Such an outlook has also guided Pakistan’s non-attempts at bringing the Taliban and Haqqani’s together at the peace talks table, even as Islamabad and ISI wield great influence over both terror groups. Frustration on this point is shared by the US, which realized that no amount of persuasion would convince Pakistan to crack down on the Haqqani Network, termed a “veritable arm” of the ISI by a former US Joint Chief of Staff. A testament of Pakistan’s influence within the Network –and readiness to use the same for its national interest –can be seen at present as Sirajuddin Haqqani, in the capacity of Taliban’s interior minister, attempts to mediate talks between Pakistan and the Tehreek-i-Taliban Pakistan (TTP) to bring an end to twenty years of militancy by the latter in Pakistan.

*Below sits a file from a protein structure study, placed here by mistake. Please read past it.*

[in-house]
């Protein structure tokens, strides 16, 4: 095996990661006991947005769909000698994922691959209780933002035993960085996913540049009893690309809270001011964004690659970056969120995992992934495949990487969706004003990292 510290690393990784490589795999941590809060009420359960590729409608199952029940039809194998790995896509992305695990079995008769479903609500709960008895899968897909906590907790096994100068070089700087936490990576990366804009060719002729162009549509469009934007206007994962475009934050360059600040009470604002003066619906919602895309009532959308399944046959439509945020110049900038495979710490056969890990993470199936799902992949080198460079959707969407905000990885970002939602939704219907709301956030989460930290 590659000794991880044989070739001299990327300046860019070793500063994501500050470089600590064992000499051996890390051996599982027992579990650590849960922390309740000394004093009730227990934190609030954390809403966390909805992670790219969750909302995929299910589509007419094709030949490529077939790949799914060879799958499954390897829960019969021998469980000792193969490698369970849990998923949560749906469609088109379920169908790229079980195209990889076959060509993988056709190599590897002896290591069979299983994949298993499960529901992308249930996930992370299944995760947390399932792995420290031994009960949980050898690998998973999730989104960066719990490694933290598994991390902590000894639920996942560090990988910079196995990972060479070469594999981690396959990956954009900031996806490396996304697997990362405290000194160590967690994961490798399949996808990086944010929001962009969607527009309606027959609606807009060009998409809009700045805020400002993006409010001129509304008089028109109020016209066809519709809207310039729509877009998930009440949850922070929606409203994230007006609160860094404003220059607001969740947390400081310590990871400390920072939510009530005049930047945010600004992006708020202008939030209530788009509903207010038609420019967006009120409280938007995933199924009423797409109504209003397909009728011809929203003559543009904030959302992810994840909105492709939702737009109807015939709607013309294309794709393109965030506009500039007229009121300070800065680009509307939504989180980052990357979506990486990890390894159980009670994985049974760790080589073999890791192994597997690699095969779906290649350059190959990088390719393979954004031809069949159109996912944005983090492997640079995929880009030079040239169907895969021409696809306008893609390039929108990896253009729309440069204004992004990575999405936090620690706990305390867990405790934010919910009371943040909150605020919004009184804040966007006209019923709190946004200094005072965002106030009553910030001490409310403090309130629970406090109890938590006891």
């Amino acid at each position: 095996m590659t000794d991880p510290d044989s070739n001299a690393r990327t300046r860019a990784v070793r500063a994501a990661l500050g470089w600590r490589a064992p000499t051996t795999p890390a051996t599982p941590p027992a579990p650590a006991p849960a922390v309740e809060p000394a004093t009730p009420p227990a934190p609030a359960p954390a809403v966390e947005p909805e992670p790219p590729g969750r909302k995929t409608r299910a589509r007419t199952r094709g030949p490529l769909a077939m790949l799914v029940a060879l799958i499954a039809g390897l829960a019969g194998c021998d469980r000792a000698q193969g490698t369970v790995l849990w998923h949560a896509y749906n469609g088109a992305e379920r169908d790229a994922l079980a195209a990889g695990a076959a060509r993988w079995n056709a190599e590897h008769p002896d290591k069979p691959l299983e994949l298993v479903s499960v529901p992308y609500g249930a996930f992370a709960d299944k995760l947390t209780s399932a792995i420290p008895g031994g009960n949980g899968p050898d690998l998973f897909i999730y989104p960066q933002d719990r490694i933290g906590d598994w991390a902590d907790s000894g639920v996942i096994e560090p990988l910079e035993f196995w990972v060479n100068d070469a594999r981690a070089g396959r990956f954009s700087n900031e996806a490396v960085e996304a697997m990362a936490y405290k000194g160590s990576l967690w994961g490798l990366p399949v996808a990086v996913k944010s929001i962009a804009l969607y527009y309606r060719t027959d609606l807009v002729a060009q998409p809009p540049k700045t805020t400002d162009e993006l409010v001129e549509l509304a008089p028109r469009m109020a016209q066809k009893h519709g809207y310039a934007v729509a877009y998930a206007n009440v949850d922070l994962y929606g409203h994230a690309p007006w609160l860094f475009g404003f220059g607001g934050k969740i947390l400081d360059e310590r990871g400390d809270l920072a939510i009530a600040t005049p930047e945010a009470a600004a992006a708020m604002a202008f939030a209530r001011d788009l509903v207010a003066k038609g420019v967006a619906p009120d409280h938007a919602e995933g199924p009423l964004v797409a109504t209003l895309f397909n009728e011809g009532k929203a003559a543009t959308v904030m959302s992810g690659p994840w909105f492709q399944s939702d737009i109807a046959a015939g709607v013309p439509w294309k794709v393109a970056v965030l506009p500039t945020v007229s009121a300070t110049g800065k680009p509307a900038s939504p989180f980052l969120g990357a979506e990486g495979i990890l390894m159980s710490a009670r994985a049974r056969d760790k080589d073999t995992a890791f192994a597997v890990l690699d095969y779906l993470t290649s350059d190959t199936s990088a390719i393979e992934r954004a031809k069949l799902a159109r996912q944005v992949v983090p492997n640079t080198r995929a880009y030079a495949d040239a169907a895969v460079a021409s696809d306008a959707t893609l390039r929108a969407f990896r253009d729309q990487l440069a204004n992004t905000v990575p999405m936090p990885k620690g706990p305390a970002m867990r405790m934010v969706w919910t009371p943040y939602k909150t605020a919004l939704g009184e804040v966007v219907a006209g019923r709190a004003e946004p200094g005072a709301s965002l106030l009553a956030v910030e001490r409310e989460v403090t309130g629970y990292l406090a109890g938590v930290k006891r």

However, in lieu of current geopolitics and the Taliban 2.0’s new needs in lieu of a changed world order, Pakistan’s influence within the Taliban –and Haqqani Network –could decrease. This is because both the groups recognize that better political achievements could be achieved by building closer alliances with China and Russia (with both these countries being UN permanent powers) and Iran (based on a religious ideological connect vis-à-vis Sunni populations). Here also, China emerges as the clear choice especially as the Chinese government has long sought to build stronger ties with the Taliban especially in an attempt to make sure the group brings the anti-China Uyghur extremist group East Turkestan Islamic Movement (ETIM) under control. ETIM presents a major security threat for China in Xinjiang and has dominated China’s Afghanistan outreach from as early as 2000 when Chinese representatives met with Mullah Omar in a bid to get the Taliban to stop harboring Uyghur militants. This diplomatic outreach was not successful, as Omar failed to restrain the ETIM and in retaliation, China did not stop the US sanctions against the Taliban.